Key outcomes to date from the implementation of Glasgow Strategic Plan for Cycling include:
•    Each year, a cordon count is undertaken around the city centre.  The number of cycle trips across the cordon has risen 6.7% between 2015 and 2016.
•    Monitoring counts on the new South West City Way route has shown that its popularity has steadily increased by 11% since opening in 2015
•    Glasgow’s mass automated cycle hire scheme has been phenomenally successful, with growth in rentals during 2016 at just under 25%.
Further information about cycling in Glasgow
Further information about the Scottish Transport Awards

Byres Road, Glasgow – read what’s happening with the redevelopment.

We have received this news about the redesign of Byres Road:

What’s happening with Byres Road?

We may have been quiet since the launch event in February, but that doesn’t mean nothing has been happening!

Technical surveys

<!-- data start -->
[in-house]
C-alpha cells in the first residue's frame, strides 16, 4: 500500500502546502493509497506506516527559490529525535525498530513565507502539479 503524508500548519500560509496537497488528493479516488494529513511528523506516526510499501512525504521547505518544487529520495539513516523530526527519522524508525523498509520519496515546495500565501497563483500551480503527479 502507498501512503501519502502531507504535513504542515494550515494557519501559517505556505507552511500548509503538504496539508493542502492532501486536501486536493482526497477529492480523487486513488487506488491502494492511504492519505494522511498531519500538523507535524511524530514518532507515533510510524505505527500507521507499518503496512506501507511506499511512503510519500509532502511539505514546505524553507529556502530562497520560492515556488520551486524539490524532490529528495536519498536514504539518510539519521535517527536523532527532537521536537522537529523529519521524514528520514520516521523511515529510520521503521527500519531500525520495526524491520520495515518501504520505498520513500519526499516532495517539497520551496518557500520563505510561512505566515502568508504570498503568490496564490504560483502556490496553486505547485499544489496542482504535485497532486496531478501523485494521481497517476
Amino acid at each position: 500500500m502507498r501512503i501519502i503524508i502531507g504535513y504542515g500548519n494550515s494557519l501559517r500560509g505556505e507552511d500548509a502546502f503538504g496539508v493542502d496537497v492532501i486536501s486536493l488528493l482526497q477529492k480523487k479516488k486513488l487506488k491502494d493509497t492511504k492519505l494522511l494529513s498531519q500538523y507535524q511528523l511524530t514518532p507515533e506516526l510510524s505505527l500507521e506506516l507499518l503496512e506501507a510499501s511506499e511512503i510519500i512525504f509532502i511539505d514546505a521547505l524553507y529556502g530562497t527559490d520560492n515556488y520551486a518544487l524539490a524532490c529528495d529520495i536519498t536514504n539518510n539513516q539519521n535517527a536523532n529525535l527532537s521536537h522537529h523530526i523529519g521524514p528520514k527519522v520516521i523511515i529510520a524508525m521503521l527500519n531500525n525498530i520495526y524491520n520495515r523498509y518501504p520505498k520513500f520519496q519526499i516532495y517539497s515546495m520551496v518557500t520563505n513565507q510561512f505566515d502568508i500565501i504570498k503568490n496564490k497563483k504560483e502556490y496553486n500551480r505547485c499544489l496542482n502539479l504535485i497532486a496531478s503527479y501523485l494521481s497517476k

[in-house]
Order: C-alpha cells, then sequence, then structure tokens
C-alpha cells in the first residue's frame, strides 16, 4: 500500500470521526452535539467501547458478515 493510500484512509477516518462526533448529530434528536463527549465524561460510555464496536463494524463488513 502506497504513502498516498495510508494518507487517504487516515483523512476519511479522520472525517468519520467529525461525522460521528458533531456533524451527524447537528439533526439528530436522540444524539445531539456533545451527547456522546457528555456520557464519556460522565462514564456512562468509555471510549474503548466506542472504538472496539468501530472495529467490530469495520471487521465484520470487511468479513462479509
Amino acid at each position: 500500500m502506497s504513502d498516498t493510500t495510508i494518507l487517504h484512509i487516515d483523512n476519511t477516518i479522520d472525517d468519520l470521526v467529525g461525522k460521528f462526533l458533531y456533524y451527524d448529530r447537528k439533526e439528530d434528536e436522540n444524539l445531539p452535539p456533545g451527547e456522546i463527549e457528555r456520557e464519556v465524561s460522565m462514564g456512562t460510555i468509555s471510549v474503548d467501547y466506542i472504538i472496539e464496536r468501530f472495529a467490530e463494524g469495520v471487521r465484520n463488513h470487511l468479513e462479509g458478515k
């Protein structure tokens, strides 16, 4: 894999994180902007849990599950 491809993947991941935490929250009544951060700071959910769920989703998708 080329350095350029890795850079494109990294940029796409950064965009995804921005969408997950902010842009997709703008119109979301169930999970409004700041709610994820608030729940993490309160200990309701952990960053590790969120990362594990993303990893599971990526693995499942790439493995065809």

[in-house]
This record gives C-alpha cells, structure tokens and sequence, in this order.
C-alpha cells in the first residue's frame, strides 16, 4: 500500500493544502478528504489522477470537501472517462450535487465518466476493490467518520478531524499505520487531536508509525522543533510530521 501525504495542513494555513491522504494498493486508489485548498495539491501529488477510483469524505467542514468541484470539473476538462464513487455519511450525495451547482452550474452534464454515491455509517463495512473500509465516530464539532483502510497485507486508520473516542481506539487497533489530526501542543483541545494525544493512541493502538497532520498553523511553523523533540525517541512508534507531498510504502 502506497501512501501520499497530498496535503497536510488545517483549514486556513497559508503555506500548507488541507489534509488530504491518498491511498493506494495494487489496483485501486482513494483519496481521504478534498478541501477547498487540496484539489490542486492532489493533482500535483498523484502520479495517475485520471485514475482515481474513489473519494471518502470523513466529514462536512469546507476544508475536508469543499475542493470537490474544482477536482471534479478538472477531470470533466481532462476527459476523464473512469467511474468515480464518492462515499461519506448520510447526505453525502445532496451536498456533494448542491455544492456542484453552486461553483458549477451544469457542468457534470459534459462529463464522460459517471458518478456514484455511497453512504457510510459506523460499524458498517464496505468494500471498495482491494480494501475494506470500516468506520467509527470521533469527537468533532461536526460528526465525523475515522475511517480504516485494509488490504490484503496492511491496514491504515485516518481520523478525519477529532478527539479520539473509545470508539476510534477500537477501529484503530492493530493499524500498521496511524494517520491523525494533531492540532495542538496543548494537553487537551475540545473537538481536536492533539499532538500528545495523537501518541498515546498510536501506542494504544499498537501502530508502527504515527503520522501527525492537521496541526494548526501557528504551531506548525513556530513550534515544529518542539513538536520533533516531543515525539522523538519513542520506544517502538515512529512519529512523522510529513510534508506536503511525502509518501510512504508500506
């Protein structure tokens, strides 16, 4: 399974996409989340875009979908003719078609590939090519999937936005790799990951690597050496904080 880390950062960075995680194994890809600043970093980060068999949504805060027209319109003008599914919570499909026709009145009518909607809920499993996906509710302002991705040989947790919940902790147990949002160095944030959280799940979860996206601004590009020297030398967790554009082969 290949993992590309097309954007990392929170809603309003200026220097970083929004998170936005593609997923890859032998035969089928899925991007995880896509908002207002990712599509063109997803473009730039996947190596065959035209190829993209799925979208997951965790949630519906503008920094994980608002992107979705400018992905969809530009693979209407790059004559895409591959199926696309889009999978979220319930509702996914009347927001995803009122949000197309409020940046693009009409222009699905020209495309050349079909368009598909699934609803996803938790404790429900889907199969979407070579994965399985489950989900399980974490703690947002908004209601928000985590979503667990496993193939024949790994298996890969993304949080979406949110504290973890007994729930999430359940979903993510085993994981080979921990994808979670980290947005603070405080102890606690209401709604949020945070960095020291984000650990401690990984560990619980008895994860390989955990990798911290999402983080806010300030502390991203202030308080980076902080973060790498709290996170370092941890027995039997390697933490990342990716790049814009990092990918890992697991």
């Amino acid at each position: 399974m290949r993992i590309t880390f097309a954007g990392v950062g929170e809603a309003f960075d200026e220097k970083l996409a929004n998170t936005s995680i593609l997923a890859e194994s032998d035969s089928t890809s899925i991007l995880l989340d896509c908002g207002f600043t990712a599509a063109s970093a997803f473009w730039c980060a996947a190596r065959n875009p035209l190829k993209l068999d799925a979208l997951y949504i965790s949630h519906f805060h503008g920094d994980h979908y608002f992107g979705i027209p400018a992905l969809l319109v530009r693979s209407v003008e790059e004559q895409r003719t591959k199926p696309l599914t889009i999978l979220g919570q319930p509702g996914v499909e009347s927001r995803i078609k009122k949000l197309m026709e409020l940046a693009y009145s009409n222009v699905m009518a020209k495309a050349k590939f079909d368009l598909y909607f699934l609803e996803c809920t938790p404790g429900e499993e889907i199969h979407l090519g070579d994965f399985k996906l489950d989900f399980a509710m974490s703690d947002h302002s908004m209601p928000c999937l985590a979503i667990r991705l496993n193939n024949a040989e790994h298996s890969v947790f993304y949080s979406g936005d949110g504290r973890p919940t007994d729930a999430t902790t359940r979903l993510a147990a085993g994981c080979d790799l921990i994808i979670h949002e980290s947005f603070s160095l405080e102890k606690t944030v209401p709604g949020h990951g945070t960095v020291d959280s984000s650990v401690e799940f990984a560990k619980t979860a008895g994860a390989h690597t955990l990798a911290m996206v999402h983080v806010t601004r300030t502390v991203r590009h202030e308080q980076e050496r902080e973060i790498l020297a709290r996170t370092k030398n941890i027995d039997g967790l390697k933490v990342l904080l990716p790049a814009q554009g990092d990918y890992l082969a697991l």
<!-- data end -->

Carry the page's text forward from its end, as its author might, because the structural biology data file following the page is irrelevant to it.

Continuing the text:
We’ve been using our enforced silence (due to elections in May and June) to do essential survey research.  A busy street like Byres Road is full of things we have to accommodate: underground pipes and cables, subway tunnel, buses, traffic and lots more besides.  

All of these things are ‘constraints’ that we have to design around, and we need to know what we’re dealing with before starting to work with you, the public, to redesign the face of the street.  We should finish that work in July.

Now that the elections are over and technical surveys are nearly complete, we’re almost ready to kick off our public engagement work again.  But to avoid conflicting with the holiday season, we’ve decided to wait until the school holiday season is over before organising any public events.

Library displays
So, for now, we’ve put up a display in Partick Library, containing the giant map of Byres Road from the February launch event with 200 people’s comments.  It’s a fascinating insight into Byres Road today, and people’s aspirations for it in the future.

The display will be moving up to Hillhead Library later in a few weeks’ time – we’ll let you know when.

Design events in late summer
Once the schools return in August, we’ll be holding a series of public design events, continuing on into September.  We’ll use these to test different options for the street with you.